"When Brady called, I was blunt: Mike and I had a deal, but that was then. Mike is gone, and I'm out of here," Warren recounts in her book.
Williamson responded that ordinary bankrupt Americans had no political clout, that banks would make a bad situation worse if they dictated the commission's work, and that even though Warren couldn't make the reforms she had initially hoped, every day that they at least preserved the best aspects of the old laws was a day that some 5,000 people could use them to get a fresh start.
"Lord this was discouraging," Warren writes of their conversation. "But I signed on, and we started stacking sandbags as quick as we could. Maybe we'd lose in the end, but every day we held on was a better day for struggling families."
Helping people trumped her distaste for the project. It was a similar situation when President Barack Obama asked her to establish the Consumer Financial Protection Bureau. He wanted her to set it up, but -- for political reasons -- not to lead it.
She told him no at first, fearing she wouldn't have the authority to build the agency that she thought was needed. Obama pleaded for her to trust him before she finally decided she would do it.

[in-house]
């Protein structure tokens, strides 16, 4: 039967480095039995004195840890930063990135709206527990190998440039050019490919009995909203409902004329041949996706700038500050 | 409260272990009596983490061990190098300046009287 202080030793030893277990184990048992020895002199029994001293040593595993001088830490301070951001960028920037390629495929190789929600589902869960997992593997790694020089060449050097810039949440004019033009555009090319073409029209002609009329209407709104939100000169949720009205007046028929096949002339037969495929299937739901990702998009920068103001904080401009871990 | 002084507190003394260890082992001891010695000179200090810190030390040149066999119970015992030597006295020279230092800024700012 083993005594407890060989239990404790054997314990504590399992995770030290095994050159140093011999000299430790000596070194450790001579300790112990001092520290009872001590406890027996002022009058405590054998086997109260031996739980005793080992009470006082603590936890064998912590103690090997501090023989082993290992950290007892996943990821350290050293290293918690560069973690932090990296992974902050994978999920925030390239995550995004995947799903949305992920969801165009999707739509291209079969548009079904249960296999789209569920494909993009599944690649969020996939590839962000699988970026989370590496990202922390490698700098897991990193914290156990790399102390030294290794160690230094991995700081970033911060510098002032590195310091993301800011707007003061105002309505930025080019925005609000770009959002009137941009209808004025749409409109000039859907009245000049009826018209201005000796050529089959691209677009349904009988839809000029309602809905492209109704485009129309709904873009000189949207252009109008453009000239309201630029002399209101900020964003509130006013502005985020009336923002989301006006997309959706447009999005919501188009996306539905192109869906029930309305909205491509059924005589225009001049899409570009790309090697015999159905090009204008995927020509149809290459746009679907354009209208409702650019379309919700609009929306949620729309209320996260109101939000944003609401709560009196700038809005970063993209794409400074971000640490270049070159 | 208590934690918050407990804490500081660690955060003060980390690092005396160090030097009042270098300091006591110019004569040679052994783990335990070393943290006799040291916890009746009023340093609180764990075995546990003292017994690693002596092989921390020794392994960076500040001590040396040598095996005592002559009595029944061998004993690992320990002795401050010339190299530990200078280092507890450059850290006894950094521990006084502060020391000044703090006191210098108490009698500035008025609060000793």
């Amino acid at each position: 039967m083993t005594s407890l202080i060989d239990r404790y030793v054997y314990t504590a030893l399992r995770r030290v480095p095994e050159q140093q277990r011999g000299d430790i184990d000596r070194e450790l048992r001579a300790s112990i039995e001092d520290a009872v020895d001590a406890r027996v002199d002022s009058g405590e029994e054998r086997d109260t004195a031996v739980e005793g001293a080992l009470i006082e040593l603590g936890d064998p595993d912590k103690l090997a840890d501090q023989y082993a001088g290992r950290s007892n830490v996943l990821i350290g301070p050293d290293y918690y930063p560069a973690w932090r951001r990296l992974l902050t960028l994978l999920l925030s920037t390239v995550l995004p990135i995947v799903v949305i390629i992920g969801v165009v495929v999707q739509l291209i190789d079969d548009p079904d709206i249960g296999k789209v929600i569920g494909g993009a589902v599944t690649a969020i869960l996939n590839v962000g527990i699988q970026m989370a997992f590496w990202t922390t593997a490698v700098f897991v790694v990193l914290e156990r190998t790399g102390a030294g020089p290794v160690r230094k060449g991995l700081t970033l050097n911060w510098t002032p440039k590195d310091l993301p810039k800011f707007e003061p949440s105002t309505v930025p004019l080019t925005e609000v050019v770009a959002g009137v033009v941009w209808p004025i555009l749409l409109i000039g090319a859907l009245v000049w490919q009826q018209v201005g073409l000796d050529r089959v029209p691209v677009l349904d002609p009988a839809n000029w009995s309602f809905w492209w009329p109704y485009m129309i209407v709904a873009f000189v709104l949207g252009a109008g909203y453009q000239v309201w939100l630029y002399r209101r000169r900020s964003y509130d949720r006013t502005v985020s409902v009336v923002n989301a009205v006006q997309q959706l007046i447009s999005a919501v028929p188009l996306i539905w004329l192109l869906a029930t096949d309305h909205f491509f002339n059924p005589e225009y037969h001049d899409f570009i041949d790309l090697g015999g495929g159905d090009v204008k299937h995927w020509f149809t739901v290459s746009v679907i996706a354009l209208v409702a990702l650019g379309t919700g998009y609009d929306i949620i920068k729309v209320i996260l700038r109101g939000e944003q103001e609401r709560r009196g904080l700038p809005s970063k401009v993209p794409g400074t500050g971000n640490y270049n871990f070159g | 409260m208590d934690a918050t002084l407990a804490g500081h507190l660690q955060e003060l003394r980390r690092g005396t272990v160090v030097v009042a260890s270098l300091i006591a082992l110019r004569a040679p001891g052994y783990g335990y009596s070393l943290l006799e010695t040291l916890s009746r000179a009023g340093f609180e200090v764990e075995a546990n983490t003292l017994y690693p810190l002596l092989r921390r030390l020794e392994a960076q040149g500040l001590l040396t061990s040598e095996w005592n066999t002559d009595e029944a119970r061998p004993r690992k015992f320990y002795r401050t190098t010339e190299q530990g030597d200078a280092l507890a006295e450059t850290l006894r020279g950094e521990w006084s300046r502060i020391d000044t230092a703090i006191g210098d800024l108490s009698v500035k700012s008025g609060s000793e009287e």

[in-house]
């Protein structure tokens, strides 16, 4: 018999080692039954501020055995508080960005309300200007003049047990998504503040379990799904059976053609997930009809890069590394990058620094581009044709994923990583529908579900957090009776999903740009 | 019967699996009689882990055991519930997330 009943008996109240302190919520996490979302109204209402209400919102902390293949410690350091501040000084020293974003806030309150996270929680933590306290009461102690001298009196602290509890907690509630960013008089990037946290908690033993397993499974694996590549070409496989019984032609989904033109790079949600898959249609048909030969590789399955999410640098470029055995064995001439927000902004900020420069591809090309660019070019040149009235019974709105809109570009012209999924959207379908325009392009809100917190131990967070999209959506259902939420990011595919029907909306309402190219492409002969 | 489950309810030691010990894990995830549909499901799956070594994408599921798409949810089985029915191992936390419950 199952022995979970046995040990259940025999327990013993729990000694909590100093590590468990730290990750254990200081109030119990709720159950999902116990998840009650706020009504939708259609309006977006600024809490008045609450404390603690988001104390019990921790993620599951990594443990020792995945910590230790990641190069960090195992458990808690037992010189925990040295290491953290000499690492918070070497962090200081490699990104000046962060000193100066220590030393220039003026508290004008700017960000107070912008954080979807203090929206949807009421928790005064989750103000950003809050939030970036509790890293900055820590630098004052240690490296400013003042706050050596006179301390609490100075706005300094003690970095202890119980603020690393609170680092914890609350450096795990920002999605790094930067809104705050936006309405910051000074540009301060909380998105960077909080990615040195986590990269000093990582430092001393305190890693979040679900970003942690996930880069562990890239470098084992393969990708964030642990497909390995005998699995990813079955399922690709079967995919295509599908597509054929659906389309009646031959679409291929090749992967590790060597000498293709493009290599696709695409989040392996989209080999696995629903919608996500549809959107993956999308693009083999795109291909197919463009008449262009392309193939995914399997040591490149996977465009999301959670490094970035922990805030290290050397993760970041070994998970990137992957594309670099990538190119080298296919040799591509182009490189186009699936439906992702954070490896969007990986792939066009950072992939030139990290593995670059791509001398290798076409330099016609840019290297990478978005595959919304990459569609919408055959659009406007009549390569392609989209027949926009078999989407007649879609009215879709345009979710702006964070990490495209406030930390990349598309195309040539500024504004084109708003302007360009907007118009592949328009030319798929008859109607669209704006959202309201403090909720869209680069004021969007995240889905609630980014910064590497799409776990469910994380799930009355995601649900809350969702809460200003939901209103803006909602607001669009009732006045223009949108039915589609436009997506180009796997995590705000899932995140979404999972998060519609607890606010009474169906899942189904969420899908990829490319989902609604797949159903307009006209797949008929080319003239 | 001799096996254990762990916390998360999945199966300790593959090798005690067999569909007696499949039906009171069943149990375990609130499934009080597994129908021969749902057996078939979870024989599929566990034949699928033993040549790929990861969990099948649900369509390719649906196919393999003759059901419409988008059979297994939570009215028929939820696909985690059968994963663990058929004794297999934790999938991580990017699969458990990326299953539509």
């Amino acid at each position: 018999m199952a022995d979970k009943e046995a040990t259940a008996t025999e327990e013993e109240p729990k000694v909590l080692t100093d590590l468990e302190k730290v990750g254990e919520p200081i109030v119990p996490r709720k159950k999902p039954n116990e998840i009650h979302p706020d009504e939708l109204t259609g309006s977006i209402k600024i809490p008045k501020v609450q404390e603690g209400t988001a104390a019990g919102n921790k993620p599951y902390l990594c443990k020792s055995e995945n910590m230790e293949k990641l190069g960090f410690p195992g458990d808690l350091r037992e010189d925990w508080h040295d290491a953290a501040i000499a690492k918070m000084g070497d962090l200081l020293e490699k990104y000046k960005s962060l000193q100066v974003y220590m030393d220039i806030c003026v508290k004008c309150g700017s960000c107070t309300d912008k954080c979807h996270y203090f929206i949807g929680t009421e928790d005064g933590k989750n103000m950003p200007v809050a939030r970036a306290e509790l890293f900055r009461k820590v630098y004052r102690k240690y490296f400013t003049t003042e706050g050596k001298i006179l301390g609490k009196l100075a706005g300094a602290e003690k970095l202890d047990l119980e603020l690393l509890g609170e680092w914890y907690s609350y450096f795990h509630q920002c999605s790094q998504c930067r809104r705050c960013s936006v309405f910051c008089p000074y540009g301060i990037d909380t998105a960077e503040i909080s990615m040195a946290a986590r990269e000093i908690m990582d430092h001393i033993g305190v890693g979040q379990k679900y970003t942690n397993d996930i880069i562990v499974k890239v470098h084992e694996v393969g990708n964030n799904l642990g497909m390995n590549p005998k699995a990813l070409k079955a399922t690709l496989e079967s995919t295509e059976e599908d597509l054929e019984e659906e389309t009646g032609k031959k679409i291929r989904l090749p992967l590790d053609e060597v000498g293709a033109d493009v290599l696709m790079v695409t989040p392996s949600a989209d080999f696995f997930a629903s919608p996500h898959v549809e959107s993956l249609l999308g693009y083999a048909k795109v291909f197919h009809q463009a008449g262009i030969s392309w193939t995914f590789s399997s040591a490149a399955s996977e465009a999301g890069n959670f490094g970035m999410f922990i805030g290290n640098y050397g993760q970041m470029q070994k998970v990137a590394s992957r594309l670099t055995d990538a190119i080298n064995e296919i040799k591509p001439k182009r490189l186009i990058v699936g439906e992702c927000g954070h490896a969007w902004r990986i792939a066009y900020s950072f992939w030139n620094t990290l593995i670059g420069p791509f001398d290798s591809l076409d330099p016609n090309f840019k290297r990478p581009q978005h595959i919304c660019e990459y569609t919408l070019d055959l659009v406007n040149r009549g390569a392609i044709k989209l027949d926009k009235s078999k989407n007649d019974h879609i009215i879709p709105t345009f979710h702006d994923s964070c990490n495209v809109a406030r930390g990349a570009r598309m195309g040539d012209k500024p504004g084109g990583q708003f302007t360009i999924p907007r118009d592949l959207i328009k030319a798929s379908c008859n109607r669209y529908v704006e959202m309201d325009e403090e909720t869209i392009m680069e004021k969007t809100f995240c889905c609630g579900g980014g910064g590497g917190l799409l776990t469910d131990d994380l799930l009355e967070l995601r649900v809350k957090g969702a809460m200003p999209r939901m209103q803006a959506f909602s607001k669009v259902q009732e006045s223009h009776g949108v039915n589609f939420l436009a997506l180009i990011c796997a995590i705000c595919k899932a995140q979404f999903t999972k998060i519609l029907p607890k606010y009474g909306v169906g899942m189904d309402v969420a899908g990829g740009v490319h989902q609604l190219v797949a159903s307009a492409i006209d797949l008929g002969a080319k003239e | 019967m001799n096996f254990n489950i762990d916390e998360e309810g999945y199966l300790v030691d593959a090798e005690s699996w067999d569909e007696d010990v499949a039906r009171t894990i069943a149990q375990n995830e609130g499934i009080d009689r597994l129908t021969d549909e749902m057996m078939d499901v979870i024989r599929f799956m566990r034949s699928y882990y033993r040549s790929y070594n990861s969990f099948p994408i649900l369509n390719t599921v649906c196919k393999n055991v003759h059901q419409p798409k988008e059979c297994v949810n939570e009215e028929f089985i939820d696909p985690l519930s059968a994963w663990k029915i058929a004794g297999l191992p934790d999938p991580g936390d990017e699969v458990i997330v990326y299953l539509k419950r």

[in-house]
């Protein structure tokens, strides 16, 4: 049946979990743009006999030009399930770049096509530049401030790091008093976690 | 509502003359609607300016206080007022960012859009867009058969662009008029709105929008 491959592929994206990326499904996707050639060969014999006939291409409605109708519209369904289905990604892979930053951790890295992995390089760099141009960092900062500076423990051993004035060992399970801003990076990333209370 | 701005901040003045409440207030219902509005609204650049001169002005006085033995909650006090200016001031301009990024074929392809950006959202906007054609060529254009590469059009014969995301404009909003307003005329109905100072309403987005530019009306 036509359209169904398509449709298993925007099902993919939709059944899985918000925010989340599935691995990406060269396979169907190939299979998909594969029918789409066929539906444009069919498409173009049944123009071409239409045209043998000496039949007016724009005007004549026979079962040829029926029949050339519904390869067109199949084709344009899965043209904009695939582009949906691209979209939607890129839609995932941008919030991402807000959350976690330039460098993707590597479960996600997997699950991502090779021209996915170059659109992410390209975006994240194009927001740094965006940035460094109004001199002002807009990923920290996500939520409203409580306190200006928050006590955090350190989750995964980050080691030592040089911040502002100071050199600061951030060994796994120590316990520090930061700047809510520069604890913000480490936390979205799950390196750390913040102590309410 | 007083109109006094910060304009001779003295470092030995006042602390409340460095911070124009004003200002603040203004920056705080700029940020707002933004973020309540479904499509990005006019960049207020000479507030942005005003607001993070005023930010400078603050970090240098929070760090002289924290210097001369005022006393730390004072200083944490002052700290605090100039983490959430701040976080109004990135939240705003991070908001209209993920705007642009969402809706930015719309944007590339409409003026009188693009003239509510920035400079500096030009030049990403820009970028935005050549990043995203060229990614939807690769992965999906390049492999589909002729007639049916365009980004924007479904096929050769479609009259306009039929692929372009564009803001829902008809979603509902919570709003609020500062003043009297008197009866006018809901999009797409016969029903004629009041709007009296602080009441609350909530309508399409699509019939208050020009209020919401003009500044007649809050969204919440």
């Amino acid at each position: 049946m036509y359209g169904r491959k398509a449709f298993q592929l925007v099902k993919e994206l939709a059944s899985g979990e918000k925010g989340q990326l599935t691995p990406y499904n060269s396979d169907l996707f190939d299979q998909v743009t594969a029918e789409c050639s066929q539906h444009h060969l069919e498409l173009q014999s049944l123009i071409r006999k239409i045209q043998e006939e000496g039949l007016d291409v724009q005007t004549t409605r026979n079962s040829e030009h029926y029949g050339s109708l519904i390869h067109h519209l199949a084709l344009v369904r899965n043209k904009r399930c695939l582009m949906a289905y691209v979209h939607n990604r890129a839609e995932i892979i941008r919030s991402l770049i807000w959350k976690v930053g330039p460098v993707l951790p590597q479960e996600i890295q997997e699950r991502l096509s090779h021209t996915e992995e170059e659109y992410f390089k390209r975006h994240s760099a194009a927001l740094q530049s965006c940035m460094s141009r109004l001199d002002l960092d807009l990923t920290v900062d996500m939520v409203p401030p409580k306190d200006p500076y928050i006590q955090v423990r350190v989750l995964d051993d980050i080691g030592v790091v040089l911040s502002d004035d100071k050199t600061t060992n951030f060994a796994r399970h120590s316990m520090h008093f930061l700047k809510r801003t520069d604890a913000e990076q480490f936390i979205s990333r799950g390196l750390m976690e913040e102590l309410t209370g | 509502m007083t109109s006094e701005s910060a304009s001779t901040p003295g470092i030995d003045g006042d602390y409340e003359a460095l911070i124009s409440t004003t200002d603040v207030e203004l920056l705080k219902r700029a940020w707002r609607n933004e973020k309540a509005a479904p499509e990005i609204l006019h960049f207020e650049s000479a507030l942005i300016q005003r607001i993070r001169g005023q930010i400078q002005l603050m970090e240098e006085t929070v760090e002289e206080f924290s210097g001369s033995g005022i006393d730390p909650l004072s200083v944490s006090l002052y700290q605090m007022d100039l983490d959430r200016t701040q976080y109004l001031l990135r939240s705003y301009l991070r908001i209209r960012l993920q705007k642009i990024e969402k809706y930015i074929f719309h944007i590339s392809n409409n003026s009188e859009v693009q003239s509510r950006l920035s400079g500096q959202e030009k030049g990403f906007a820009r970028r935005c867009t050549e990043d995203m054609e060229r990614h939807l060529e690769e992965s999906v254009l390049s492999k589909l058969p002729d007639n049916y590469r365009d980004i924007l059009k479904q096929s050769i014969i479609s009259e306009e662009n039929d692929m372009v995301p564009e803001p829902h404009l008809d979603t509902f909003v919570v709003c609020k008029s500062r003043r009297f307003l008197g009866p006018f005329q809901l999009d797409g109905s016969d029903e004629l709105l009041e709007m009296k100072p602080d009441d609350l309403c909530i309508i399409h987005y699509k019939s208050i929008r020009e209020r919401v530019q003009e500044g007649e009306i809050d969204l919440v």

And when Democrats wanted her to run for the Senate seat in Massachusetts, she writes, "I really didn't want to run. I'd had enough of Washington." Her family was telling her, "We love you and we don't want to see you hurt. Please stay out."
But she thought about what a senator could accomplish:
[T]here was so much at stake in this election. I'd spent nearly twenty years fighting to level the playing field for the middle class, and I'd seen millions of working families go over the economic cliff -- and it was getting worse. What kind of country would my grandchildren grow up in? What if the conservatives and the big banks and the big-time CEOs got their way, and Washington kept helping the rich and powerful to get richer and more powerful? Could I really stand on the sidelines and stay out of this fight?